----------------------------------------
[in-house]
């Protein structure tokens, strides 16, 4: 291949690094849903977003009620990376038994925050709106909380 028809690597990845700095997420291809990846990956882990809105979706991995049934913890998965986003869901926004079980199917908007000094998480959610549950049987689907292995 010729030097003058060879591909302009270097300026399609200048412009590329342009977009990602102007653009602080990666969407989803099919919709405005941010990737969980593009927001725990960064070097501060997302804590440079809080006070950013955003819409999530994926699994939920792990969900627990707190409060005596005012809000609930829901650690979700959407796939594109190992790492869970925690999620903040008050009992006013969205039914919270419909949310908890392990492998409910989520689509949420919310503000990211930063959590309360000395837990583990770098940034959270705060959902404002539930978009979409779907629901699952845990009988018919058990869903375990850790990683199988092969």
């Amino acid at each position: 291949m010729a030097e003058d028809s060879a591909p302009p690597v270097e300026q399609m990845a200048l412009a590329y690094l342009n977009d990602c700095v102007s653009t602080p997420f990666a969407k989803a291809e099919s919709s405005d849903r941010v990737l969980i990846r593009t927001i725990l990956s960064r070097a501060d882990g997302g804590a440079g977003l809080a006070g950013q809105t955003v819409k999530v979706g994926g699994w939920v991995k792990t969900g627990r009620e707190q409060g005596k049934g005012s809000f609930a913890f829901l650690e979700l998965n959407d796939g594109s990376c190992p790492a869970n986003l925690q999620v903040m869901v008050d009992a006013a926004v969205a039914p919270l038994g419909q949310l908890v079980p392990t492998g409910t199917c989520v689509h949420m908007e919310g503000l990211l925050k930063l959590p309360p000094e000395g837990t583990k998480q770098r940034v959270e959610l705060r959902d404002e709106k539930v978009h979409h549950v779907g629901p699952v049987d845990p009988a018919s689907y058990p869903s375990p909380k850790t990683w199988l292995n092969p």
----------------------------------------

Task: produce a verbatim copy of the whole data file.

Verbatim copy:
[in-house]
């Protein structure tokens, strides 16, 4: 291949690094849903977003009620990376038994925050709106909380 028809690597990845700095997420291809990846990956882990809105979706991995049934913890998965986003869901926004079980199917908007000094998480959610549950049987689907292995 010729030097003058060879591909302009270097300026399609200048412009590329342009977009990602102007653009602080990666969407989803099919919709405005941010990737969980593009927001725990960064070097501060997302804590440079809080006070950013955003819409999530994926699994939920792990969900627990707190409060005596005012809000609930829901650690979700959407796939594109190992790492869970925690999620903040008050009992006013969205039914919270419909949310908890392990492998409910989520689509949420919310503000990211930063959590309360000395837990583990770098940034959270705060959902404002539930978009979409779907629901699952845990009988018919058990869903375990850790990683199988092969």
């Amino acid at each position: 291949m010729a030097e003058d028809s060879a591909p302009p690597v270097e300026q399609m990845a200048l412009a590329y690094l342009n977009d990602c700095v102007s653009t602080p997420f990666a969407k989803a291809e099919s919709s405005d849903r941010v990737l969980i990846r593009t927001i725990l990956s960064r070097a501060d882990g997302g804590a440079g977003l809080a006070g950013q809105t955003v819409k999530v979706g994926g699994w939920v991995k792990t969900g627990r009620e707190q409060g005596k049934g005012s809000f609930a913890f829901l650690e979700l998965n959407d796939g594109s990376c190992p790492a869970n986003l925690q999620v903040m869901v008050d009992a006013a926004v969205a039914p919270l038994g419909q949310l908890v079980p392990t492998g409910t199917c989520v689509h949420m908007e919310g503000l990211l925050k930063l959590p309360p000094e000395g837990t583990k998480q770098r940034v959270e959610l705060r959902d404002e709106k539930v978009h979409h549950v779907g629901p699952v049987d845990p009988a018919s689907y058990p869903s375990p909380k850790t990683w199988l292995n092969p």